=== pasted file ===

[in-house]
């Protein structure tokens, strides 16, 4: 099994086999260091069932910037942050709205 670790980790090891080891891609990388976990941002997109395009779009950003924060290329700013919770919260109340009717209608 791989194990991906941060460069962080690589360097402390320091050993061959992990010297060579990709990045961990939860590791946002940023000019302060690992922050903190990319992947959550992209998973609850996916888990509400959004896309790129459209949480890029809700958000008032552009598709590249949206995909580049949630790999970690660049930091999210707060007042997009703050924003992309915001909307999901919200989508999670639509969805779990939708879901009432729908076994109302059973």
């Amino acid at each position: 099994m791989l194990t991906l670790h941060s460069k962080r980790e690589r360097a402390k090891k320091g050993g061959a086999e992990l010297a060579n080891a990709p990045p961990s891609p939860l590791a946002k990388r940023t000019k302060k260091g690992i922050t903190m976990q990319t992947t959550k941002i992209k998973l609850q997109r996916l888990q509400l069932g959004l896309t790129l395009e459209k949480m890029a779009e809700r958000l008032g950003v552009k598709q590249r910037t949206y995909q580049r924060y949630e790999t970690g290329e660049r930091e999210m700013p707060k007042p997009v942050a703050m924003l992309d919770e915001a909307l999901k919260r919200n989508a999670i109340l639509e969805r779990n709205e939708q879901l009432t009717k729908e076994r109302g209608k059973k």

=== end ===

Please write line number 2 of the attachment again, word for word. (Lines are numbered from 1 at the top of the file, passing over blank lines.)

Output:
């Protein structure tokens, strides 16, 4: 099994086999260091069932910037942050709205 670790980790090891080891891609990388976990941002997109395009779009950003924060290329700013919770919260109340009717209608 791989194990991906941060460069962080690589360097402390320091050993061959992990010297060579990709990045961990939860590791946002940023000019302060690992922050903190990319992947959550992209998973609850996916888990509400959004896309790129459209949480890029809700958000008032552009598709590249949206995909580049949630790999970690660049930091999210707060007042997009703050924003992309915001909307999901919200989508999670639509969805779990939708879901009432729908076994109302059973």